On the liner notes for her first-ever official live DVD release, Patti Smith’s longtime musical co-conspirator Lenny Kaye writes “we are jazz,” and perhaps somewhat in awe of the storied venue where it was recorded, the free-form spirit of improvisation permeates much of Live At Montreux 2005.
This shouldn’t be at all surprising to those who have long worshiped at the altar of the one-time reigning high priestess of punk-rock though.
Although Patti Smith is most often associated with the same late-’70s New York punk-rock boom that produced the Ramones, Blondie and Talking Heads, the stream-of-consciousness incantations on the longer songs from her masterpiece Horses, like “Birdland,” owe as much to Ornette Coleman and Roland Kirk as they do to Dylan, Burroughs or Rimbaud.
However, on Live At Montreux 2005, Patti Smith and her band take this shamanistic approach a step further. The punk-rock wild child seen on such widely circulated bootlegs as the 1979 performance for Germany’s Rockpalast broadcast (where she was the rather unlikely opening act for Johnny Winter) is mostly absent here. On this DVD, Patti Smith and her great band instead let the music speak just as loudly as her own formidable gift for wordplay.
There are numerous examples of the musicians here taking Patti Smith’s songs to the dizzying heights of tonal exploration that jazz cats like Coleman, Kirk, and Miles Davis would surely appreciate. But Tom Verlaine’s performance here in particular needs to be singled out.
Verlaine’s great work with Television – particularly on their brilliant Marquee Moon – is already a matter of record. But as he sits in with Patti Smith’s band for this performance, Verlaine’s guitar work is just stellar. On “Beneath The Southern Cross,” Verlaine’s subtle flourishes add just the right amount of color to the dreamy, meditative quality of Smith’s tone poem. His extended solo late into “Dancing Barefoot” likewise lends a trance-like feel, which Smith then polishes off nicely with one of her more passionate vocals.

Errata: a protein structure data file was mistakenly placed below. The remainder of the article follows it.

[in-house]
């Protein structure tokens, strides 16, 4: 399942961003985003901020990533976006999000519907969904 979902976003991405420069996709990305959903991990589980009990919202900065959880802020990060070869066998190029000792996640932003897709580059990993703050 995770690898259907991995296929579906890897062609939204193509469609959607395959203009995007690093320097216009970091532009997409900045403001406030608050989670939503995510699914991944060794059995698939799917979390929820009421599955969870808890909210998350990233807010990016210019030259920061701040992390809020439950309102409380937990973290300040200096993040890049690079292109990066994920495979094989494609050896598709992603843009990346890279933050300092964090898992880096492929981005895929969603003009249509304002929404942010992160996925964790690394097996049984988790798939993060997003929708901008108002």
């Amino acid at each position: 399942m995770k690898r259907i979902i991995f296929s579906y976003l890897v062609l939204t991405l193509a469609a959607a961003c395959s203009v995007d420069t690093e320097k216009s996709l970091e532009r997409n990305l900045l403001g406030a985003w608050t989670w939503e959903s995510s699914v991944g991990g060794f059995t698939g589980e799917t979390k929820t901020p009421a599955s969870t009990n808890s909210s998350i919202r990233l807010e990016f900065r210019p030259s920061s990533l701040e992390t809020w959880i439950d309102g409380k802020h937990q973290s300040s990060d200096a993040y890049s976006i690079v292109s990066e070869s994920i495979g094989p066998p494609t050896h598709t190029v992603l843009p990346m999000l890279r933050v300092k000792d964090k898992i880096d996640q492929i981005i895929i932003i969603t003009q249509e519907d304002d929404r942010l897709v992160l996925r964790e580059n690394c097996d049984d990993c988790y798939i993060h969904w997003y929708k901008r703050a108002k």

Patti Smith herself gets into the spirit of musical improvisation as well here, dedicating “Seven Ways Of Going” to Ornette Coleman, before taking flight on the clarinet to scale her own heights of tonal bliss. On “25th Floor,” she turns this same approach inside out, creating a frenzy of discordant noise worthy of Hendrix (though perhaps somewhat lacking his technique), on a beat-up old Fender Strat.
Although Patti Smith comes across more these days as an elder rock poet, it is fitting that for her long overdue first official live release she also acknowledges her past.
The “hits” are represented nicely here on letter-perfect versions of “Because The Night,” “Free Money,” and “Redondo Beach.” Patti also re-embraces her original inner punk-rock revolutionary on a frenzied cover of “Not Fade Away,” which segues nicely into the show-closing call to arms anthem “People Have The Power.”
Coming more than 35 years after her landmark debut album Horses, Patti Smith’s first official live document has been a long time coming. But the performance seen and heard on Live At Montreux 2005 proves more than worth the wait.